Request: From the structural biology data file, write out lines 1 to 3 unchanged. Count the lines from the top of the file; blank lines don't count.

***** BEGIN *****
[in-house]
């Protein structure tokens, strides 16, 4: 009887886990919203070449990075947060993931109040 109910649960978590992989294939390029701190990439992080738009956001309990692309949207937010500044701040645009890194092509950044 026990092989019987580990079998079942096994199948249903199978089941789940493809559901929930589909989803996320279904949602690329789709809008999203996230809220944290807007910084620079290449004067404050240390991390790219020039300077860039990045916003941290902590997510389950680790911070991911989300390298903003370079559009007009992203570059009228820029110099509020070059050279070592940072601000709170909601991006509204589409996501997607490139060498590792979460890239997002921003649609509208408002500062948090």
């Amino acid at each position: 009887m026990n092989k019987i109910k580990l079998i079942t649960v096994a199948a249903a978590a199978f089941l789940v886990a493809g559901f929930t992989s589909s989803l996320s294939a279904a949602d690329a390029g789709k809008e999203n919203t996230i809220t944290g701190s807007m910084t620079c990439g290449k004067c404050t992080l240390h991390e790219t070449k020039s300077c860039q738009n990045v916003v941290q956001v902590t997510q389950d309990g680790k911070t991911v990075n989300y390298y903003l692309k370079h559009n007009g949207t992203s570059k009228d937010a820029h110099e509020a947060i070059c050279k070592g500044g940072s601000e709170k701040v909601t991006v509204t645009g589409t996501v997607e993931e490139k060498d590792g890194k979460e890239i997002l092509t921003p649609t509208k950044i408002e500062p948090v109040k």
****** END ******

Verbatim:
[in-house]
């Protein structure tokens, strides 16, 4: 009887886990919203070449990075947060993931109040 109910649960978590992989294939390029701190990439992080738009956001309990692309949207937010500044701040645009890194092509950044 026990092989019987580990079998079942096994199948249903199978089941789940493809559901929930589909989803996320279904949602690329789709809008999203996230809220944290807007910084620079290449004067404050240390991390790219020039300077860039990045916003941290902590997510389950680790911070991911989300390298903003370079559009007009992203570059009228820029110099509020070059050279070592940072601000709170909601991006509204589409996501997607490139060498590792979460890239997002921003649609509208408002500062948090």
């Amino acid at each position: 009887m026990n092989k019987i109910k580990l079998i079942t649960v096994a199948a249903a978590a199978f089941l789940v886990a493809g559901f929930t992989s589909s989803l996320s294939a279904a949602d690329a390029g789709k809008e999203n919203t996230i809220t944290g701190s807007m910084t620079c990439g290449k004067c404050t992080l240390h991390e790219t070449k020039s300077c860039q738009n990045v916003v941290q956001v902590t997510q389950d309990g680790k911070t991911v990075n989300y390298y903003l692309k370079h559009n007009g949207t992203s570059k009228d937010a820029h110099e509020a947060i070059c050279k070592g500044g940072s601000e709170k701040v909601t991006v509204t645009g589409t996501v997607e993931e490139k060498d590792g890194k979460e890239i997002l092509t921003p649609t509208k950044i408002e500062p948090v109040k």